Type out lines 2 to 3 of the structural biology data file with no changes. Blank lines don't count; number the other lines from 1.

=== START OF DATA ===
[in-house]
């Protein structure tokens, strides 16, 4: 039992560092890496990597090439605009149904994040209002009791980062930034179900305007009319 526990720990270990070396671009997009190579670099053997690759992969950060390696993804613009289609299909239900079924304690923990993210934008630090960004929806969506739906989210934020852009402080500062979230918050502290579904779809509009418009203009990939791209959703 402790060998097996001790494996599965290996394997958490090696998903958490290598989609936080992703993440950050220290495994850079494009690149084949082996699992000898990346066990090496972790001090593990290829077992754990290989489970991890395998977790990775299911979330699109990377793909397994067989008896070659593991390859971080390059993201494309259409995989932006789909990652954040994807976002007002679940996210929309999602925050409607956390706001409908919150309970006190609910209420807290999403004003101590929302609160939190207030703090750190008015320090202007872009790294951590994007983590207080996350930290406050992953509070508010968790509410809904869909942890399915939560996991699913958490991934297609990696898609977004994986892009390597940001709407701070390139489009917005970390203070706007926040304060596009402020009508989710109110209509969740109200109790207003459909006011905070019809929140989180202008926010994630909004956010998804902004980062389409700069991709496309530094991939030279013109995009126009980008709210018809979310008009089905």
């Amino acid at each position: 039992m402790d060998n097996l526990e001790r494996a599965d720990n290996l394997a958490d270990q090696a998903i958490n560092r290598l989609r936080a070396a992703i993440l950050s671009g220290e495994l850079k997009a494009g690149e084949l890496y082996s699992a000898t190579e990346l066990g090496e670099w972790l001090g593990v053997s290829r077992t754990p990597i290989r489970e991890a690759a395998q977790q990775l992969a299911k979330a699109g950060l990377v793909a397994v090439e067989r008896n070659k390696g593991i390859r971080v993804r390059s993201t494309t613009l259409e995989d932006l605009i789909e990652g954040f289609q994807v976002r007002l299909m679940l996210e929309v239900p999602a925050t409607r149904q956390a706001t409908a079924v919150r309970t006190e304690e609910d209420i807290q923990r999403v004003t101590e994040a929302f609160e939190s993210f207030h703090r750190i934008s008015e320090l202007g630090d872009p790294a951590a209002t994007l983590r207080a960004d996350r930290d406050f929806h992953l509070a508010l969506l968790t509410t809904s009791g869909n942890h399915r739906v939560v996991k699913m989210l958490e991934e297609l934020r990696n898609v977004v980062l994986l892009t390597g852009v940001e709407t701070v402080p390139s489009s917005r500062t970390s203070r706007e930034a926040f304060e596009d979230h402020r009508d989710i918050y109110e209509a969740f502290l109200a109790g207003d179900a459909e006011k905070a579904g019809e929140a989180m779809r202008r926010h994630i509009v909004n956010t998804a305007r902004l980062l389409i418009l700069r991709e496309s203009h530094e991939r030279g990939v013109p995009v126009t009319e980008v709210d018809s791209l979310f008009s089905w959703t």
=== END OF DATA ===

């Protein structure tokens, strides 16, 4: 039992560092890496990597090439605009149904994040209002009791980062930034179900305007009319 526990720990270990070396671009997009190579670099053997690759992969950060390696993804613009289609299909239900079924304690923990993210934008630090960004929806969506739906989210934020852009402080500062979230918050502290579904779809509009418009203009990939791209959703 402790060998097996001790494996599965290996394997958490090696998903958490290598989609936080992703993440950050220290495994850079494009690149084949082996699992000898990346066990090496972790001090593990290829077992754990290989489970991890395998977790990775299911979330699109990377793909397994067989008896070659593991390859971080390059993201494309259409995989932006789909990652954040994807976002007002679940996210929309999602925050409607956390706001409908919150309970006190609910209420807290999403004003101590929302609160939190207030703090750190008015320090202007872009790294951590994007983590207080996350930290406050992953509070508010968790509410809904869909942890399915939560996991699913958490991934297609990696898609977004994986892009390597940001709407701070390139489009917005970390203070706007926040304060596009402020009508989710109110209509969740109200109790207003459909006011905070019809929140989180202008926010994630909004956010998804902004980062389409700069991709496309530094991939030279013109995009126009980008709210018809979310008009089905």
């Amino acid at each position: 039992m402790d060998n097996l526990e001790r494996a599965d720990n290996l394997a958490d270990q090696a998903i958490n560092r290598l989609r936080a070396a992703i993440l950050s671009g220290e495994l850079k997009a494009g690149e084949l890496y082996s699992a000898t190579e990346l066990g090496e670099w972790l001090g593990v053997s290829r077992t754990p990597i290989r489970e991890a690759a395998q977790q990775l992969a299911k979330a699109g950060l990377v793909a397994v090439e067989r008896n070659k390696g593991i390859r971080v993804r390059s993201t494309t613009l259409e995989d932006l605009i789909e990652g954040f289609q994807v976002r007002l299909m679940l996210e929309v239900p999602a925050t409607r149904q956390a706001t409908a079924v919150r309970t006190e304690e609910d209420i807290q923990r999403v004003t101590e994040a929302f609160e939190s993210f207030h703090r750190i934008s008015e320090l202007g630090d872009p790294a951590a209002t994007l983590r207080a960004d996350r930290d406050f929806h992953l509070a508010l969506l968790t509410t809904s009791g869909n942890h399915r739906v939560v996991k699913m989210l958490e991934e297609l934020r990696n898609v977004v980062l994986l892009t390597g852009v940001e709407t701070v402080p390139s489009s917005r500062t970390s203070r706007e930034a926040f304060e596009d979230h402020r009508d989710i918050y109110e209509a969740f502290l109200a109790g207003d179900a459909e006011k905070a579904g019809e929140a989180m779809r202008r926010h994630i509009v909004n956010t998804a305007r902004l980062l389409i418009l700069r991709e496309s203009h530094e991939r030279g990939v013109p995009v126009t009319e980008v709210d018809s791209l979310f008009s089905w959703t």